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The question is not whether the war in Iraq should be fought using dirty methods. The question is whether it should be fought at all. If victory there isn't worth getting our hands dirty (which I don't think it is), then it isn't worth having our troops there in the first place (which I also don't think it is).

In World War II, the Allies bombed German and Japanese cities with the deliberate intent to slaughter civilians wholesale. When nuclear weapons became available, we used them, and slaughtered many more civilians. War is like that. War is ugly. War is evil, cruel, monstrous, depraved, and unredeemed by any virtue whatsoever save that of necessity. When you take the step of going to war, you commit yourself to taking actions that would make any sensitive, honorable person hold you in complete contempt.

If you are not willing to do those things -- which, most of the time, you should not be -- don't go to war.

In fact, if you have a choice about it, don't go to war. That's the real lesson.



posted on Jul, 11 2006 @ 05:29 PM
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I think it is important to weigh what is the cost of a protracted war. The longer a war goes on, the more people die.

If the atomic bomb could have been dropped at the beginning of WWII on both Tokyo and Berlin, and all of the casualties had been civilians, there would still have been less death and depravation than what had been drug out unil 1945.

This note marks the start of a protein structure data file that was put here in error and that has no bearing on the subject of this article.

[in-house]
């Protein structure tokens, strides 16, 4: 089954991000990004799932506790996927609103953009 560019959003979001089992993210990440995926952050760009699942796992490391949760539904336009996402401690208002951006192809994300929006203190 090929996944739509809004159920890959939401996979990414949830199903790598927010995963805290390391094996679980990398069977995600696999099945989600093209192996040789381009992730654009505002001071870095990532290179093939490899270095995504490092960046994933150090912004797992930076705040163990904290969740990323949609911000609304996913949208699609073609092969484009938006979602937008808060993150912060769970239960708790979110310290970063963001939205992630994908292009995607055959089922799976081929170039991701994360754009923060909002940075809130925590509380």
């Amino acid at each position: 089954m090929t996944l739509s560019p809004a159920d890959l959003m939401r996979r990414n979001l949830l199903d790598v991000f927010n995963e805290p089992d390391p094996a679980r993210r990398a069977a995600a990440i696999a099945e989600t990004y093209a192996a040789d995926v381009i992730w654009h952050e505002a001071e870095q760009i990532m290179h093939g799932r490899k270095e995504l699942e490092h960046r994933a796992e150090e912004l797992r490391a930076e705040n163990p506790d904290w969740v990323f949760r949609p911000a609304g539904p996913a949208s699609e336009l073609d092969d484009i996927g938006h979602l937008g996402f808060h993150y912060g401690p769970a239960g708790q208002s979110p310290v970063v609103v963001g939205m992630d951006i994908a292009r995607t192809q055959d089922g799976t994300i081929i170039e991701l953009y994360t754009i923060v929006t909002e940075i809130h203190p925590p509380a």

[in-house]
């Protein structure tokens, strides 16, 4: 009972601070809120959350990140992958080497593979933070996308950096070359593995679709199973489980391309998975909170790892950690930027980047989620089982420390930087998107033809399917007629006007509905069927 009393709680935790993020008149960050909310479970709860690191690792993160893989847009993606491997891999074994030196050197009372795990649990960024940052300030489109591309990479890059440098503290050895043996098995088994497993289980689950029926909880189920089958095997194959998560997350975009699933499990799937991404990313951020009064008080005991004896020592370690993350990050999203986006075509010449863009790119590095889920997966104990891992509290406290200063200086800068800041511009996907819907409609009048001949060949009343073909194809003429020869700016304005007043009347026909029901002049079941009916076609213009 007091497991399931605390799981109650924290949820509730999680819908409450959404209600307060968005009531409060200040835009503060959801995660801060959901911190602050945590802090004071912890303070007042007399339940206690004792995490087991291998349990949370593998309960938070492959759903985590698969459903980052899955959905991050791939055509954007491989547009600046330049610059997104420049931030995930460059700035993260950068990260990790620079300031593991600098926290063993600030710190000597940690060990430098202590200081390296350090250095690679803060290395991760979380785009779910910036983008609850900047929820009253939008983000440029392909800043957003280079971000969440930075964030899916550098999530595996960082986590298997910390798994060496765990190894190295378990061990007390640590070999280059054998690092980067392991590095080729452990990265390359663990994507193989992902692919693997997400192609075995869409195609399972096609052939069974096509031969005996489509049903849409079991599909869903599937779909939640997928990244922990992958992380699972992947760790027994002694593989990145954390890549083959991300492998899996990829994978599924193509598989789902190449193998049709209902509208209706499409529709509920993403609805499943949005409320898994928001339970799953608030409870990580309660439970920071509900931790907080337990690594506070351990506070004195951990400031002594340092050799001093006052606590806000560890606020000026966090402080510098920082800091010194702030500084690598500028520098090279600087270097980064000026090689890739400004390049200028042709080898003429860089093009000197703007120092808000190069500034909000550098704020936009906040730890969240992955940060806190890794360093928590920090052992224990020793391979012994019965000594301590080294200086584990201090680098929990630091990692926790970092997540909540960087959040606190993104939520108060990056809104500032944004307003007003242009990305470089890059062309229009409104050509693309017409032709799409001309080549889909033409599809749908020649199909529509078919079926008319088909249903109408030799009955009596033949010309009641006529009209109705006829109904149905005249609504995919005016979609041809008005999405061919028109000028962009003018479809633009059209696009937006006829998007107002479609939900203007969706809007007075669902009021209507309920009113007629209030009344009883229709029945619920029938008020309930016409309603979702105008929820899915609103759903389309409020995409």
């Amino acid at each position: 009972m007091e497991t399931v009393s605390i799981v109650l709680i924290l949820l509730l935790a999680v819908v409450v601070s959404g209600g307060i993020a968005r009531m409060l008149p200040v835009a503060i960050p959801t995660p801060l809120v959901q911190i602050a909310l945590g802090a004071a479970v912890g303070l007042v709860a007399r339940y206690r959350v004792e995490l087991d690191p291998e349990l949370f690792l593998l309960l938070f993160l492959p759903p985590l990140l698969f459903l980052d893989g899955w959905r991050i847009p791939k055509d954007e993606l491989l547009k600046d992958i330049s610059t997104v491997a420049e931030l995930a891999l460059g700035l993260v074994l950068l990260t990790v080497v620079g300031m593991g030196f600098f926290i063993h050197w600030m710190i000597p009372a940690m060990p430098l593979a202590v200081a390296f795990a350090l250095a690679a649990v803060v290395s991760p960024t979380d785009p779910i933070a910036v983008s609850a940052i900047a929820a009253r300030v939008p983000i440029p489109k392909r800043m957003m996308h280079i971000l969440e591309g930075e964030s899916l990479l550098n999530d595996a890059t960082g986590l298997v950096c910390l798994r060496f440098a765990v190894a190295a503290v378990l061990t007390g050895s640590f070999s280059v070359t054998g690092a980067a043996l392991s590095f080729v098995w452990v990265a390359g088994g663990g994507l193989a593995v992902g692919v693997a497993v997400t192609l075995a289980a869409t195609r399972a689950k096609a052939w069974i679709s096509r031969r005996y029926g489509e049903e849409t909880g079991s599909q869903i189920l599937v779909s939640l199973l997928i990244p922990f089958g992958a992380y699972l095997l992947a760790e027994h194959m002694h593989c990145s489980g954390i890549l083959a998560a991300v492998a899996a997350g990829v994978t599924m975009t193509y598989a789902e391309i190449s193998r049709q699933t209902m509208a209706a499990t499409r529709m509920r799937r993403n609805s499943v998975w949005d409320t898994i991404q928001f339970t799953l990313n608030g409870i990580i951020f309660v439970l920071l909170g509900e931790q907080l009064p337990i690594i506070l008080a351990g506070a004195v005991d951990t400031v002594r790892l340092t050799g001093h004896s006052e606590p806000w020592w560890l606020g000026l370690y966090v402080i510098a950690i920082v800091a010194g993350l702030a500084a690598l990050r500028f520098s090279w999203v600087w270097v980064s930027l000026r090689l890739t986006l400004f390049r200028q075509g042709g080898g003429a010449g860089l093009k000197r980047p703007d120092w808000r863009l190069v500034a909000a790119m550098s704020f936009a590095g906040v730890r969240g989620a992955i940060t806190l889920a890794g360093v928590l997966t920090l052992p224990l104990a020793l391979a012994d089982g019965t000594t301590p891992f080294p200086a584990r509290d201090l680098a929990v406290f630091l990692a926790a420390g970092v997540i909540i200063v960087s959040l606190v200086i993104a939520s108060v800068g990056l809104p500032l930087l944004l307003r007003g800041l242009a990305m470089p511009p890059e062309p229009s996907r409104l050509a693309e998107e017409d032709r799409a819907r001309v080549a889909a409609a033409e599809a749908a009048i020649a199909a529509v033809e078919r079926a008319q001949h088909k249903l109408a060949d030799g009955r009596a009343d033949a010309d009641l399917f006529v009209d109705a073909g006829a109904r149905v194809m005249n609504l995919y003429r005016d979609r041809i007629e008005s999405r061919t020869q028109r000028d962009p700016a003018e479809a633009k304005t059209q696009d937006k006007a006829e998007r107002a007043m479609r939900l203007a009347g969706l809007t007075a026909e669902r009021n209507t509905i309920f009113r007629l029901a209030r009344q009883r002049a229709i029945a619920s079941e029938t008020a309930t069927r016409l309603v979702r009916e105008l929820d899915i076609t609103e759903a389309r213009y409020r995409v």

How many civilians have been killed in Iraq because of the insurgency? If the US had done its best/worst to smash it in the beginning, regardless of civilian casualties, would there be order in Iraq now? I tend to believe there would be, and the length of the time of suffering would be shorter.



posted on Jul, 11 2006 @ 07:19 PM
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Originally posted by hogtie
I think it is important to weigh what is the cost of a protracted war. The longer a war goes on, the more people die.

If the atomic bomb could have been dropped at the beginning of WWII on both Tokyo and Berlin, and all of the casualties had been civilians, there would still have been less death and depravation than what had been drug out unil 1945.